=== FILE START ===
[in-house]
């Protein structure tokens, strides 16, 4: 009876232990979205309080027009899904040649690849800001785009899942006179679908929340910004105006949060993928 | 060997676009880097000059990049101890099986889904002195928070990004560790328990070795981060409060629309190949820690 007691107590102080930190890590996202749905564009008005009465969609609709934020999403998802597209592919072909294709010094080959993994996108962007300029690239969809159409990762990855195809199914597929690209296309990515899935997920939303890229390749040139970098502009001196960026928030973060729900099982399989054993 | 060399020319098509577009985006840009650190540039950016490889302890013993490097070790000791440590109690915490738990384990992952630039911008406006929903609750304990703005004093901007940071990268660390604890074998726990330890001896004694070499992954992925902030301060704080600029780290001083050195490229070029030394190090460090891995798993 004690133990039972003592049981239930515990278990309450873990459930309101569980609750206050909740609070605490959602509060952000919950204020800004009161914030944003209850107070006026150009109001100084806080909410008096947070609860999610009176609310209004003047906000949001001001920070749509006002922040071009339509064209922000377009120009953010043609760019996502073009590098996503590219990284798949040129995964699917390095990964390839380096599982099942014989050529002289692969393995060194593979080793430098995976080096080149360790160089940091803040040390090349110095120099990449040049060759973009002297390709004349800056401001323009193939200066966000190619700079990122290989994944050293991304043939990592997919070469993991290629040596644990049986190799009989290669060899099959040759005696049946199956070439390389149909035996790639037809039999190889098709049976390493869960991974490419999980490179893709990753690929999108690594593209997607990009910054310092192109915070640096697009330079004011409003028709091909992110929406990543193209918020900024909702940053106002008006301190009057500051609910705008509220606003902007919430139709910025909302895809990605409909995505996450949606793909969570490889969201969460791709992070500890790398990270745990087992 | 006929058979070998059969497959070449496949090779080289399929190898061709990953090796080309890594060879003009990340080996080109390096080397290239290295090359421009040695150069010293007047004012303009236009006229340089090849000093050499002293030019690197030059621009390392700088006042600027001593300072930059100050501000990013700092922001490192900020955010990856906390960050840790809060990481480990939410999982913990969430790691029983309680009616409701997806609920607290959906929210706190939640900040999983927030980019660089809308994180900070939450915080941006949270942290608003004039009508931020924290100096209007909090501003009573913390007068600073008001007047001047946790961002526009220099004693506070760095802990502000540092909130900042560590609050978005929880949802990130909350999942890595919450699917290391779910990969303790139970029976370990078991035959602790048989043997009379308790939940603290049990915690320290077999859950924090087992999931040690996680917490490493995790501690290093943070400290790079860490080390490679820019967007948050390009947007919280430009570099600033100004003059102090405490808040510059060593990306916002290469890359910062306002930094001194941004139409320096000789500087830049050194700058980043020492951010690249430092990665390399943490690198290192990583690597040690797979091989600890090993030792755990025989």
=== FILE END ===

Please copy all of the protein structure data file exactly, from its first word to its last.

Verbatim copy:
[in-house]
């Protein structure tokens, strides 16, 4: 009876232990979205309080027009899904040649690849800001785009899942006179679908929340910004105006949060993928 | 060997676009880097000059990049101890099986889904002195928070990004560790328990070795981060409060629309190949820690 007691107590102080930190890590996202749905564009008005009465969609609709934020999403998802597209592919072909294709010094080959993994996108962007300029690239969809159409990762990855195809199914597929690209296309990515899935997920939303890229390749040139970098502009001196960026928030973060729900099982399989054993 | 060399020319098509577009985006840009650190540039950016490889302890013993490097070790000791440590109690915490738990384990992952630039911008406006929903609750304990703005004093901007940071990268660390604890074998726990330890001896004694070499992954992925902030301060704080600029780290001083050195490229070029030394190090460090891995798993 004690133990039972003592049981239930515990278990309450873990459930309101569980609750206050909740609070605490959602509060952000919950204020800004009161914030944003209850107070006026150009109001100084806080909410008096947070609860999610009176609310209004003047906000949001001001920070749509006002922040071009339509064209922000377009120009953010043609760019996502073009590098996503590219990284798949040129995964699917390095990964390839380096599982099942014989050529002289692969393995060194593979080793430098995976080096080149360790160089940091803040040390090349110095120099990449040049060759973009002297390709004349800056401001323009193939200066966000190619700079990122290989994944050293991304043939990592997919070469993991290629040596644990049986190799009989290669060899099959040759005696049946199956070439390389149909035996790639037809039999190889098709049976390493869960991974490419999980490179893709990753690929999108690594593209997607990009910054310092192109915070640096697009330079004011409003028709091909992110929406990543193209918020900024909702940053106002008006301190009057500051609910705008509220606003902007919430139709910025909302895809990605409909995505996450949606793909969570490889969201969460791709992070500890790398990270745990087992 | 006929058979070998059969497959070449496949090779080289399929190898061709990953090796080309890594060879003009990340080996080109390096080397290239290295090359421009040695150069010293007047004012303009236009006229340089090849000093050499002293030019690197030059621009390392700088006042600027001593300072930059100050501000990013700092922001490192900020955010990856906390960050840790809060990481480990939410999982913990969430790691029983309680009616409701997806609920607290959906929210706190939640900040999983927030980019660089809308994180900070939450915080941006949270942290608003004039009508931020924290100096209007909090501003009573913390007068600073008001007047001047946790961002526009220099004693506070760095802990502000540092909130900042560590609050978005929880949802990130909350999942890595919450699917290391779910990969303790139970029976370990078991035959602790048989043997009379308790939940603290049990915690320290077999859950924090087992999931040690996680917490490493995790501690290093943070400290790079860490080390490679820019967007948050390009947007919280430009570099600033100004003059102090405490808040510059060593990306916002290469890359910062306002930094001194941004139409320096000789500087830049050194700058980043020492951010690249430092990665390399943490690198290192990583690597040690797979091989600890090993030792755990025989």